I am installing a GFCI in the first box of a two wire non-grounded circuit. The following box(es) have the line and feed wires spliced (pigtailed) before the receptacle so only two wires are attached to each receptacle. Am I correct in thinking that these wires should be separated at each receptacle and connected to the individual lines and feeds, otherwise the GFCI will not protect these?

  • 1
    I do most of my receptacles tthat way (pigtailed) because it's 100 times easier to sit at a workbench and fit pigtails, than it is to be on top of the latter or squatted down in a stress position while I bend 4 wires around screws. My way, 2 wirenuts and done. Yes I am omitting grounds, EMT rocks. Oct 14, 2018 at 16:33
  • And you aren't supposed to put more than 1 wire per designated connection point anyway. Oct 15, 2018 at 12:37

1 Answer 1


If I understand your question correctly, the answer is it is irrelevant how you connect the standard receptacles past the GFCI one. What determines whether they are GFCI protected is how you connect the GFCI receptacle.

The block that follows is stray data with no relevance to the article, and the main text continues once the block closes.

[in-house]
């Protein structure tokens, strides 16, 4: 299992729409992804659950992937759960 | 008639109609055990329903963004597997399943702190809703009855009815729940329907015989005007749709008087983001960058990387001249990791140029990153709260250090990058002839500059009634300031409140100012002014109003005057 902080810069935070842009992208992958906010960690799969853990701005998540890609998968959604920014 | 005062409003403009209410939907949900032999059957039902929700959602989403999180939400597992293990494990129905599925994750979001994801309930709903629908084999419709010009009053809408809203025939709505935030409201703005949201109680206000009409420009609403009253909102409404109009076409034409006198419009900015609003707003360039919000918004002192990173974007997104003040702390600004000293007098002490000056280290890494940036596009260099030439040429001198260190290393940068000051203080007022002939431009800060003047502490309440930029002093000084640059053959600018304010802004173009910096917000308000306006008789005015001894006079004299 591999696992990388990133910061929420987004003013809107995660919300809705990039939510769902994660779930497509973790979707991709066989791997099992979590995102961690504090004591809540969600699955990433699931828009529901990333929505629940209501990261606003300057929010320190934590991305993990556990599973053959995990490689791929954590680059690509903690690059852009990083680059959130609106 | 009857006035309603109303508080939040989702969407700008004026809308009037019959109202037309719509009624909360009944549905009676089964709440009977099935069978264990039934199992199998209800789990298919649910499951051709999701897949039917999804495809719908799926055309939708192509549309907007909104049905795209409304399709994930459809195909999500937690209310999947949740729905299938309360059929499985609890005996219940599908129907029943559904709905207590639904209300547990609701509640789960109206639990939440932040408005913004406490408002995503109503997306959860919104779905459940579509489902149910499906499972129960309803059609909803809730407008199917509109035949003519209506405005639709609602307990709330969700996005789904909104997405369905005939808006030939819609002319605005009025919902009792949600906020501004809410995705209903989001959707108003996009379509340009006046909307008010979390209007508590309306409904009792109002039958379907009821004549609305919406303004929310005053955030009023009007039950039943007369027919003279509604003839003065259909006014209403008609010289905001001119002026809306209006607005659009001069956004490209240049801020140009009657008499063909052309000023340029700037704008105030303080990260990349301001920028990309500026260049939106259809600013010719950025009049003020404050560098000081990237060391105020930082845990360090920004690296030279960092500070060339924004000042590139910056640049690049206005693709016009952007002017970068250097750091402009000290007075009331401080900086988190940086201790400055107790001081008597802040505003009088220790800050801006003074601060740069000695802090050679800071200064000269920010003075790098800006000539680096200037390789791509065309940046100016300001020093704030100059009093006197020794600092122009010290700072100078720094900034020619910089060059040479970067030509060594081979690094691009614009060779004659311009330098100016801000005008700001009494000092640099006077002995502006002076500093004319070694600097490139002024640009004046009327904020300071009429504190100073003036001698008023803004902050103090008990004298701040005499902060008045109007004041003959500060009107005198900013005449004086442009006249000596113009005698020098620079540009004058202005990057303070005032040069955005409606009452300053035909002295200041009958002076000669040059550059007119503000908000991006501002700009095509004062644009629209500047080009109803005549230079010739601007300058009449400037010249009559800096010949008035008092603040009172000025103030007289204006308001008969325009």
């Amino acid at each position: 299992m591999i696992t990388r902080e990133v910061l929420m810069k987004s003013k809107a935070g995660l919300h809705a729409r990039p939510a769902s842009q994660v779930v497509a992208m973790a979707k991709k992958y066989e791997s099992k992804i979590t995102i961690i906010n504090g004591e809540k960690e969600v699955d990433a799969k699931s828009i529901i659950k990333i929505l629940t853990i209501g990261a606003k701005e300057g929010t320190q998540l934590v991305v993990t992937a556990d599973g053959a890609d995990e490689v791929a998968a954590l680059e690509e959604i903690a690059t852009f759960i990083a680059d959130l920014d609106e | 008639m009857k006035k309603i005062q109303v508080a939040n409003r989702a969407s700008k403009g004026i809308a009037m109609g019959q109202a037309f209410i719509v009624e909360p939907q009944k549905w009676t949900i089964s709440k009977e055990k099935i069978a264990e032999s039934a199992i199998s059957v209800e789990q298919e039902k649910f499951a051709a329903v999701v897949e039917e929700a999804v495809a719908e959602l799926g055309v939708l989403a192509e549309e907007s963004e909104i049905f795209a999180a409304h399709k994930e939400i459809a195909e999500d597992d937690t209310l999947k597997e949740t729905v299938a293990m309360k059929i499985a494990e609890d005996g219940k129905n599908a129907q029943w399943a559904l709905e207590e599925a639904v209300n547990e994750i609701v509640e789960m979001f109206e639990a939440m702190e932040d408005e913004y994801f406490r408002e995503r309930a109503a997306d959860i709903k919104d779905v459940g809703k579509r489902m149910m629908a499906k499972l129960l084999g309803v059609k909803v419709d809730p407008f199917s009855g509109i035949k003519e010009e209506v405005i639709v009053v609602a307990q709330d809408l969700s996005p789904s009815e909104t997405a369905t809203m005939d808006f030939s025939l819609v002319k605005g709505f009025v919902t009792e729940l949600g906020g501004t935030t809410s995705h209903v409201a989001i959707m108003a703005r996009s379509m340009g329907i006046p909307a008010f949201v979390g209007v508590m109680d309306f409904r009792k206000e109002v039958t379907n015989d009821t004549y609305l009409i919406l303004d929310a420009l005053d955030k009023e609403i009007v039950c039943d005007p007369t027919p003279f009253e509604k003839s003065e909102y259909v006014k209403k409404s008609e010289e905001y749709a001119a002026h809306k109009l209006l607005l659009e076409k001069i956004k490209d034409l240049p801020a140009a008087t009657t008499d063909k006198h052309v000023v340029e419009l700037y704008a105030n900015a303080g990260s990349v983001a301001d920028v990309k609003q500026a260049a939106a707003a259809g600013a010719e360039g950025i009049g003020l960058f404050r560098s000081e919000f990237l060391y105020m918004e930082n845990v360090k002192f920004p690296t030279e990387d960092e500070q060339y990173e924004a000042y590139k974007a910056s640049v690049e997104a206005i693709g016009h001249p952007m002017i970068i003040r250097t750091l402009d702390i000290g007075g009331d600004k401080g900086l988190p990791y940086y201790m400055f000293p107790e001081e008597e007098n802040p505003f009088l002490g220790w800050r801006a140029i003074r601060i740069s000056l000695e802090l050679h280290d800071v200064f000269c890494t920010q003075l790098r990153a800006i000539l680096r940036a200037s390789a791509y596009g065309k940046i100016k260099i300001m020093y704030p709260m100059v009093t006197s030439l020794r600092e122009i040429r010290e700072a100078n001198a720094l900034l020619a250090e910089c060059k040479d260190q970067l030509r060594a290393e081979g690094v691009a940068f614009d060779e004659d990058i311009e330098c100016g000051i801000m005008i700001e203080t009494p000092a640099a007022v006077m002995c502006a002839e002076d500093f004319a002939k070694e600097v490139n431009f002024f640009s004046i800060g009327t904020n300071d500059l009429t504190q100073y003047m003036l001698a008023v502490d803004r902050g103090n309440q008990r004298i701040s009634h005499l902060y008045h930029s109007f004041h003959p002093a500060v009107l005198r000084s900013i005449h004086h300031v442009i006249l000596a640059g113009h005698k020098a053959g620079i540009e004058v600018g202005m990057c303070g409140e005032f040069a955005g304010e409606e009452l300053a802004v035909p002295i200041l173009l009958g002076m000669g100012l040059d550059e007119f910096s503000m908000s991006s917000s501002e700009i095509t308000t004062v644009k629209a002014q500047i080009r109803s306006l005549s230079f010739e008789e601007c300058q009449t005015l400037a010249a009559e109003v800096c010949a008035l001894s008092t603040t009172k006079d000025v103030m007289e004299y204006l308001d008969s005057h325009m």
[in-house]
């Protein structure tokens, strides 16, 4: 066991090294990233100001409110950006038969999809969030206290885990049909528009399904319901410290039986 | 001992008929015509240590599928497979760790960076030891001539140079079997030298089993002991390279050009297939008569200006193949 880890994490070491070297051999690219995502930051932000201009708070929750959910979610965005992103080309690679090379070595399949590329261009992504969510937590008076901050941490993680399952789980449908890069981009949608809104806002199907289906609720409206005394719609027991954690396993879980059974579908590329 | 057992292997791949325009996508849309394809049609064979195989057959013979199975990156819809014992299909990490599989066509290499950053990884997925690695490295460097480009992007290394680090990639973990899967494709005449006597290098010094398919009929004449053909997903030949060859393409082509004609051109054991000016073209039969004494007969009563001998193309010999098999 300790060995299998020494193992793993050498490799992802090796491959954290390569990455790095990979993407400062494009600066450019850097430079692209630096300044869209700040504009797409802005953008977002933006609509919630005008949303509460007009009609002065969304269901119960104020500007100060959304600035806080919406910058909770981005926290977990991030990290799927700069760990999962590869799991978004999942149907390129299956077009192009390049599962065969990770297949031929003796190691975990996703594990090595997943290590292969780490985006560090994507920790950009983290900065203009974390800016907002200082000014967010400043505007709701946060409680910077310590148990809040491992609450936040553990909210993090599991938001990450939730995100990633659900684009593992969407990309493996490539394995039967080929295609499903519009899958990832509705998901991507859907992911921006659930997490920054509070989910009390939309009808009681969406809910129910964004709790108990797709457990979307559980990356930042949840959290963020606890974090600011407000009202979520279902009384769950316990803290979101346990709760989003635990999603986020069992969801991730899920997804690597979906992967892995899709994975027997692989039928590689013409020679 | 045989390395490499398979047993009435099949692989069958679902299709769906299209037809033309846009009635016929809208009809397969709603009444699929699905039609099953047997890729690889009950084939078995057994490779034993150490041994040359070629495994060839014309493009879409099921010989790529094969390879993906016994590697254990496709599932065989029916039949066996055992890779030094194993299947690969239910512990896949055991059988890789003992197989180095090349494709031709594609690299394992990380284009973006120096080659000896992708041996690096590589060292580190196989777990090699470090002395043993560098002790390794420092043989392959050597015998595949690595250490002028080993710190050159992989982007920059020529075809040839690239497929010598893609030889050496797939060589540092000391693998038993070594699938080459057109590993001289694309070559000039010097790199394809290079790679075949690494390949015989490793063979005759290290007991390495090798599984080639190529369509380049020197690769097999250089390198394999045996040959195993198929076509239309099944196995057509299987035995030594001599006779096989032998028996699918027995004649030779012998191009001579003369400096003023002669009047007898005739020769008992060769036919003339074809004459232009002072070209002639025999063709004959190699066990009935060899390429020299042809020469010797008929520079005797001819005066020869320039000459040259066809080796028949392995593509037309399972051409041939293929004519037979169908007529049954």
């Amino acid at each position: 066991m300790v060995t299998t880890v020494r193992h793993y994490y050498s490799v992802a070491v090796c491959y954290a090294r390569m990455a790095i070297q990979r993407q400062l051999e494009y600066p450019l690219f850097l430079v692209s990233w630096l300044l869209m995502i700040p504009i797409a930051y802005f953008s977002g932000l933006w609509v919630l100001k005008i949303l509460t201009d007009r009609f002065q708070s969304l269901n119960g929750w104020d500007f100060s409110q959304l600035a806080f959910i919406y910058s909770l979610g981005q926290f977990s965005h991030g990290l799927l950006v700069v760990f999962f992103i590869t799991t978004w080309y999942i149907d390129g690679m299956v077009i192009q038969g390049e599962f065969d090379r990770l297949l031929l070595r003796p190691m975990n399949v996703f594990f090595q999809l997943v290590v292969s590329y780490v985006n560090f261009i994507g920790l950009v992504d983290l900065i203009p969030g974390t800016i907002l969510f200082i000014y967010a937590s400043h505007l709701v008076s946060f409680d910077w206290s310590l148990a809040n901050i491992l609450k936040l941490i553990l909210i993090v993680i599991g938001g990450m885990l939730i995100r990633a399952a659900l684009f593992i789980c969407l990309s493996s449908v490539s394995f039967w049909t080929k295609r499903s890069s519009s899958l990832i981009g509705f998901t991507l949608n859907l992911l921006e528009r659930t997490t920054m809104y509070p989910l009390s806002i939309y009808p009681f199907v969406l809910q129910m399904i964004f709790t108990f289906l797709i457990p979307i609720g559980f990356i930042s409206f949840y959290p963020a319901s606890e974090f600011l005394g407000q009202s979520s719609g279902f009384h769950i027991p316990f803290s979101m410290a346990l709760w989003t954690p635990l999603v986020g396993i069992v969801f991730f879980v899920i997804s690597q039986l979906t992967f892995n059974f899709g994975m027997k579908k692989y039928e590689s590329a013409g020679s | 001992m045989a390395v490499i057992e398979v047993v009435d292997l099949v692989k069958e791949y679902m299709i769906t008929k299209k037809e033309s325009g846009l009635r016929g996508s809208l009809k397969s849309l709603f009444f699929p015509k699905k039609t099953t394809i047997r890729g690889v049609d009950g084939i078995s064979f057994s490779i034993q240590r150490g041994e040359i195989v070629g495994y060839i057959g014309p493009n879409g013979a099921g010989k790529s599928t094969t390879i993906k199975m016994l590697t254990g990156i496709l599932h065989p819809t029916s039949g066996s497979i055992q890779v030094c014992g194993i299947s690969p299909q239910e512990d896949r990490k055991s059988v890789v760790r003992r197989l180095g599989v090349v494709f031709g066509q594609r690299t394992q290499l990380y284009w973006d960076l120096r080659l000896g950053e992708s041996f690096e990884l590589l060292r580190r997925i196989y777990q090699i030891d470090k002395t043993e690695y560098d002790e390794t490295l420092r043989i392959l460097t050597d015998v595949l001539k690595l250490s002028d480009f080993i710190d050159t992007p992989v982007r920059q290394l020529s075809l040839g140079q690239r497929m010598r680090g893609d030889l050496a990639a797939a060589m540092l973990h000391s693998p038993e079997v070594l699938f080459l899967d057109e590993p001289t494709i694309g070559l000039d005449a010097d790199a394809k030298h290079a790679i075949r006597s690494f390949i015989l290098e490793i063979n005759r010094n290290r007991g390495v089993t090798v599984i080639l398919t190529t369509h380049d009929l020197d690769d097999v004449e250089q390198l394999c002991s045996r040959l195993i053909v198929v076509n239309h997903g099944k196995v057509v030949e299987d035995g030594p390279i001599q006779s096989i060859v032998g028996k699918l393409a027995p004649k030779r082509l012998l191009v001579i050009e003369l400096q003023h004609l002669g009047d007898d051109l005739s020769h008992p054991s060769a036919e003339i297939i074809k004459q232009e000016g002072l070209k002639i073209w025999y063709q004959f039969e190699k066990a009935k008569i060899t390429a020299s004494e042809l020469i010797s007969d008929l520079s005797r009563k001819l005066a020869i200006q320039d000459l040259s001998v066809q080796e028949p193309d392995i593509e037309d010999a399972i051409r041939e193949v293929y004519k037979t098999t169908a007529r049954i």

If you connect the GFCI receptacle to the line connection only (usually using pigtails) and do not use the load connections, then none of the following receptacles will be GFCI protected.

But if you feed the following receptacles from the load connections of the GFCI receptacle, all following receptacles will be GFCI protected no matter how they are connected, i.e., with pigtails or by using the receptacle contacts to feed the receptacles further on.

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